Rogeria brunnea

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Rogeria brunnea
Scientific classification
Kingdom: Animalia
Phylum: Arthropoda
Class: Insecta
Order: Hymenoptera
Family: Formicidae
Subfamily: Myrmicinae
Tribe: Solenopsidini
Genus: Rogeria
Species: R. brunnea
Binomial name
Rogeria brunnea
Santschi, 1930

Rogeria brunnea casent0913962 p 1 high.jpg

Rogeria brunnea casent0913962 d 1 high.jpg

Specimen Labels


Little is known about this rarely collected species.


Kugler (1994) - creightoni species group. WL 0.61-0.91mm. Clypeal apron convex. Eye small, elliptical. Nuchal groove weakly visible in lateral view. MHI 0.84-0.99. Pronotal shoulders well rounded. Propodeal spines straight, inclined. Propodeal spiracle less than 1 diameter from edge of infradental lamella. Postpetiole long (PpetL/PW 0.42-0.49), subtrapezoidal in dorsal view; sternum with long, flat profile and receding anterior edge (except Dominican Republic). Both macro- and microsculpture weak overall (stronger in. Dominican Republic). Rugae fine, low on head and mesosoma; vestigial on petiole. Erect hair sometimes sparse and only slightly longer than decumbent hair. Scapes have erect hairs; extensor surfaces of legs do not.

Workers of this species have two disjunct sizes. In the smaller size range (WL 0.62-0.70mm) are three specimens from (Cuba) Pinar del Río Province (including brunnea syntypes), one from Soledad (scabra syntype), one from I. Pinas, three from Dominican Republic, and one from Bahamas. The larger workers (WL 0.80-0.91mm) are from Sierra del Rosario (Rogeria cubensis holotype), Soledad, Playa Marianao (Rogeria habanica holotype), Sierra Maestra, and Sierra Anale. Aside from size, the smaller workers show little consistent difference from the larger workers, and in ways that often vary within Rogeria species: 1) slightly more macrosculpture on petiolar node, and 2) slightly more extensive microareolate sculpture on sides of mesosoma. The specimens from Dominican Republic differ from the rest in having a more compact mesosoma, more distinct postpetiolar node and sternum in side view, and slightly stronger sculpture.

Workers of Rogeria creightoni from San Jose, Costa Rica have the same size as larger brunnea and much the same pilosity, nuchal groove, and shape of mesosoma and petiole. Rogeria creightoni specimens from Yucatan and Chiapas have size, eye size, postpetiole, and pilosity like the larger brunnea, and the Yucatan specimen has similar mesosoma shape. But brunnea workers can be distinguished by the combination of characters in the diagnosis.

Keys including this Species


Known from Cuba, Dominican Republic and Bahamas.

Latitudinal Distribution Pattern

Latitudinal Range: 23.133° to 17.77385°.

Tropical South

Distribution based on Regional Taxon Lists

Neotropical Region: Bahamas, Cuba (type locality), Dominican Republic, Greater Antilles.

Distribution based on AntMaps


Distribution based on AntWeb specimens

Check data from AntWeb

Countries Occupied

Number of countries occupied by this species based on AntWiki Regional Taxon Lists. In general, fewer countries occupied indicates a narrower range, while more countries indicates a more widespread species.

Estimated Abundance

Relative abundance based on number of AntMaps records per species (this species within the purple bar). Fewer records (to the left) indicates a less abundant/encountered species while more records (to the right) indicates more abundant/encountered species.


The following is modified from Kugler (1994): Little is known about these cryptic ants. Collection records typically range from sea level to 1000m, but five species extend higher and two (Rogeria unguispina and Rogeria merenbergiana) can be found at 2000m. Rogeria are generally collected in moist forests (primary or secondary forests, coffee or cacao plantations), but at higher elevations can be found in pastures (Rogeria leptonana, Rogeria merenbergiana). Several species (Rogeria creightoni, Rogeria cuneola, Rogeria foreli) have been found in moist and dry climates. Rogeria foreli is the most unusual, with some members dwelling at over 1800m in the temperate mountains of southern Arizona.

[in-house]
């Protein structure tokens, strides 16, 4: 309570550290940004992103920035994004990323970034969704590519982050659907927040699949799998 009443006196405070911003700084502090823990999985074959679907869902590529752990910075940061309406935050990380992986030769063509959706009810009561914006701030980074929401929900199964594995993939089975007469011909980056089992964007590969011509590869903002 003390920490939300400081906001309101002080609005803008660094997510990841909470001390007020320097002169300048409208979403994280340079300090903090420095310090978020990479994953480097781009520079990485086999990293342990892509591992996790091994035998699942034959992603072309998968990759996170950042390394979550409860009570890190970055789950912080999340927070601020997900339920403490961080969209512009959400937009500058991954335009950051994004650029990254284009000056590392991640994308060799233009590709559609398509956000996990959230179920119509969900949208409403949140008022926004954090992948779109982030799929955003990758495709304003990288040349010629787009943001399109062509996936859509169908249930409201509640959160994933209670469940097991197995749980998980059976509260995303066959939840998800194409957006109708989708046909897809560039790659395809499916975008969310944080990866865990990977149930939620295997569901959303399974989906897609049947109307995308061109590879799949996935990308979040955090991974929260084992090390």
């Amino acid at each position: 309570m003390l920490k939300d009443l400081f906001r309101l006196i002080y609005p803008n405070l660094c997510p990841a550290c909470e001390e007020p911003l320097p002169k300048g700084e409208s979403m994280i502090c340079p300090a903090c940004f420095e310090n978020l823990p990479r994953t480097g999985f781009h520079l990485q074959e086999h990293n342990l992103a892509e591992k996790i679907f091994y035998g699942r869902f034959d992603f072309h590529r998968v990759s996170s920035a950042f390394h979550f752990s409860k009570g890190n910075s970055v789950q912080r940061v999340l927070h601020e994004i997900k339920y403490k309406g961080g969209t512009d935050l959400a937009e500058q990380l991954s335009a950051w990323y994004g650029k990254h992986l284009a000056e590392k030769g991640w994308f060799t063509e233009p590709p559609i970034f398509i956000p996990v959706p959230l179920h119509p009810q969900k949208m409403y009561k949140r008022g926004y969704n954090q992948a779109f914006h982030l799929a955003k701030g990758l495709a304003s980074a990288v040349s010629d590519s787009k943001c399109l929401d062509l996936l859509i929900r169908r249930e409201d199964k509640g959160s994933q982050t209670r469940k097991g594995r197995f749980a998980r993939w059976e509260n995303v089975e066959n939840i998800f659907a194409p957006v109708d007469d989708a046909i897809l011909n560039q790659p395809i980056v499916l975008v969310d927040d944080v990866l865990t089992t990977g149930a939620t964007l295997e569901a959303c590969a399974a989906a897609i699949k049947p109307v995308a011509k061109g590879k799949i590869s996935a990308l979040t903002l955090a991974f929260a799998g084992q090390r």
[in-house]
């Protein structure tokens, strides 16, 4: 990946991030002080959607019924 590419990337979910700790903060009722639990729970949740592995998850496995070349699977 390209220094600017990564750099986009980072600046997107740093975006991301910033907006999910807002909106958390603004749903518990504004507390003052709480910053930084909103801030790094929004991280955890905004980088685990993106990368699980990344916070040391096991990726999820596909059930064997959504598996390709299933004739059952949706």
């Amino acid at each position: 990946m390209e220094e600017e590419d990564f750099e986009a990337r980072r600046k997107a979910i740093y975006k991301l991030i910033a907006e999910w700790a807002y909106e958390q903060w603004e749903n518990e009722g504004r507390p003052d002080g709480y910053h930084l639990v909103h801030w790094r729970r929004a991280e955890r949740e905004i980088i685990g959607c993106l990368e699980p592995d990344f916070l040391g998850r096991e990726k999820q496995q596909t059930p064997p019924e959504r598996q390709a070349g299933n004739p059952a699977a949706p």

Most species have only been collected as strays or by Berlese or Winkler sampling, from leaf litter and rotten wood, but occasionally among epiphytes and moss (Rogeria belti, creightoni, Rogeria exsulans). Nests of several species (belti, Rogeria blanda, merenbergiana) have been found under the loose bark of rotten logs. Nests of blanda and Rogeria tonduzi have been taken from the trunks of cacao trees. A nest of Rogeria leptonana was found at 1750m under a rock in a pasture.

Nests are rarely found. Males are known for only four species (belti, blanda, leptonana and Rogeria stigmatica) and queens associated through nest series for only nine species.


Males have not been collected.


Images from AntWeb

Rogeria brunnea casent0913963 h 1 high.jpgRogeria brunnea casent0913963 p 1 high.jpgRogeria brunnea casent0913963 d 1 high.jpgRogeria brunnea casent0913963 l 1 high.jpg
Syntype of Rogeria caraibaWorker. Specimen code casent0913963. Photographer Will Ericson, uploaded by California Academy of Sciences. Owned by NHMB, Basel, Switzerland.
Rogeria brunnea casent0913964 h 1 high.jpgRogeria brunnea casent0913964 p 1 high.jpgRogeria brunnea casent0913964 d 1 high.jpgRogeria brunnea casent0913964 l 1 high.jpg
Syntype of Rogeria cubensisWorker. Specimen code casent0913964. Photographer Will Ericson, uploaded by California Academy of Sciences. Owned by NHMB, Basel, Switzerland.
Rogeria brunnea casent0913965 h 1 high.jpgRogeria brunnea casent0913965 p 1 high.jpgRogeria brunnea casent0913965 d 1 high.jpgRogeria brunnea casent0913965 l 1 high.jpg
Syntype of Rogeria cubensis habanicaWorker. Specimen code casent0913965. Photographer Will Ericson, uploaded by California Academy of Sciences. Owned by NHMB, Basel, Switzerland.


The following information is derived from Barry Bolton's Online Catalogue of the Ants of the World.

  • brunnea. Rogeria (Rogeria) curvipubens st. brunnea Santschi, 1930e: 79 (w.) CUBA. Kugler, C. 1994: 49 (q.). Raised to species: Santschi, 1936b: 201. Senior synonym of caraiba, cubensis, habanica, scabra: Kugler, C. 1994: 48.
  • scabra. Rogeria (Rogeria) scabra Weber, 1934a: 27, fig. 2 (w.q.) CUBA. Junior synonym of brunnea: Kugler, C. 1994: 48.
  • caraiba. Rogeria (Irogera) caraiba Santschi, 1936b: 198, fig. 5 (w.) CUBA. Junior synonym of brunnea: Kugler, C. 1994: 48.
  • cubensis. Rogeria (Irogera) cubensis Santschi, 1936b: 199, figs. 3, 4 (w.) CUBA. Junior synonym of brunnea: Kugler, C. 1994: 48.
  • habanica. Rogeria (Irogera) cubensis var. habanica Santschi, 1936b: 200 (w.) CUBA. Junior synonym of brunnea: Kugler, C. 1994: 48.

Unless otherwise noted the text for the remainder of this section is reported from the publication that includes the original description.



Kugler (1994) - TL 2.3-3.3, HL 0.57-0.80, HW 0.45-0.70, SL 0.36-0.52, EL 0.06-0.09 (9-18 facets), PW 0.35-0.49, WL 0.61-0.91, SpL 0.09-0.15, PetL 0.25-0.34, PpetL 0.15-0.22mm, CI 0.79-0.87, OI 0.12-0.16, SI 0.73-0.89, PSI 0.15-0.17, MHI 0.84-0.94. N=16